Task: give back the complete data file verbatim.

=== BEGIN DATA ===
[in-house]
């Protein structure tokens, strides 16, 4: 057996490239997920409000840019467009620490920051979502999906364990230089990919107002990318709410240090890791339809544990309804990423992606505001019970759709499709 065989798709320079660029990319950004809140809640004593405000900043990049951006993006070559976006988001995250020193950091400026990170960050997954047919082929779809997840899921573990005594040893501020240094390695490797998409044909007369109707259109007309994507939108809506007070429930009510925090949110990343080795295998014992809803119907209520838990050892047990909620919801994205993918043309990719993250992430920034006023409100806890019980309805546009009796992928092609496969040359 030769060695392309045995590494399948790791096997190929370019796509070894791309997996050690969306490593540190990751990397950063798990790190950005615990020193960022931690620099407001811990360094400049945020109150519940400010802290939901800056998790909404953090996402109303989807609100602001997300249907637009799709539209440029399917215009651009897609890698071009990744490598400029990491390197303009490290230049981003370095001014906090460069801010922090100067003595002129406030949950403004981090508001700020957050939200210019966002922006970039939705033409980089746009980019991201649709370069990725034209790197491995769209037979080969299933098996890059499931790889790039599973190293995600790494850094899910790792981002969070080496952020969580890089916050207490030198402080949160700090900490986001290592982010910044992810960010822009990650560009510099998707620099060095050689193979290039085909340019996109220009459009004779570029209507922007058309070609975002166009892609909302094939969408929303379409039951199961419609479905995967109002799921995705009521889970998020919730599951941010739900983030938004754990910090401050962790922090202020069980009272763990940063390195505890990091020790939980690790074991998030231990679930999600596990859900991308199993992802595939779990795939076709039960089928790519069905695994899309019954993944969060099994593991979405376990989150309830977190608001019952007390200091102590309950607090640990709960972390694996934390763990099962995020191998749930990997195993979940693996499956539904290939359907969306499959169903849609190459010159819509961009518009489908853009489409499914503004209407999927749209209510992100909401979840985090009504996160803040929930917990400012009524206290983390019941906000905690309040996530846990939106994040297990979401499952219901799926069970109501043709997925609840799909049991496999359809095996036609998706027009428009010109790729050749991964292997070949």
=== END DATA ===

[in-house]
């Protein structure tokens, strides 16, 4: 057996490239997920409000840019467009620490920051979502999906364990230089990919107002990318709410240090890791339809544990309804990423992606505001019970759709499709 065989798709320079660029990319950004809140809640004593405000900043990049951006993006070559976006988001995250020193950091400026990170960050997954047919082929779809997840899921573990005594040893501020240094390695490797998409044909007369109707259109007309994507939108809506007070429930009510925090949110990343080795295998014992809803119907209520838990050892047990909620919801994205993918043309990719993250992430920034006023409100806890019980309805546009009796992928092609496969040359 030769060695392309045995590494399948790791096997190929370019796509070894791309997996050690969306490593540190990751990397950063798990790190950005615990020193960022931690620099407001811990360094400049945020109150519940400010802290939901800056998790909404953090996402109303989807609100602001997300249907637009799709539209440029399917215009651009897609890698071009990744490598400029990491390197303009490290230049981003370095001014906090460069801010922090100067003595002129406030949950403004981090508001700020957050939200210019966002922006970039939705033409980089746009980019991201649709370069990725034209790197491995769209037979080969299933098996890059499931790889790039599973190293995600790494850094899910790792981002969070080496952020969580890089916050207490030198402080949160700090900490986001290592982010910044992810960010822009990650560009510099998707620099060095050689193979290039085909340019996109220009459009004779570029209507922007058309070609975002166009892609909302094939969408929303379409039951199961419609479905995967109002799921995705009521889970998020919730599951941010739900983030938004754990910090401050962790922090202020069980009272763990940063390195505890990091020790939980690790074991998030231990679930999600596990859900991308199993992802595939779990795939076709039960089928790519069905695994899309019954993944969060099994593991979405376990989150309830977190608001019952007390200091102590309950607090640990709960972390694996934390763990099962995020191998749930990997195993979940693996499956539904290939359907969306499959169903849609190459010159819509961009518009489908853009489409499914503004209407999927749209209510992100909401979840985090009504996160803040929930917990400012009524206290983390019941906000905690309040996530846990939106994040297990979401499952219901799926069970109501043709997925609840799909049991496999359809095996036609998706027009428009010109790729050749991964292997070949």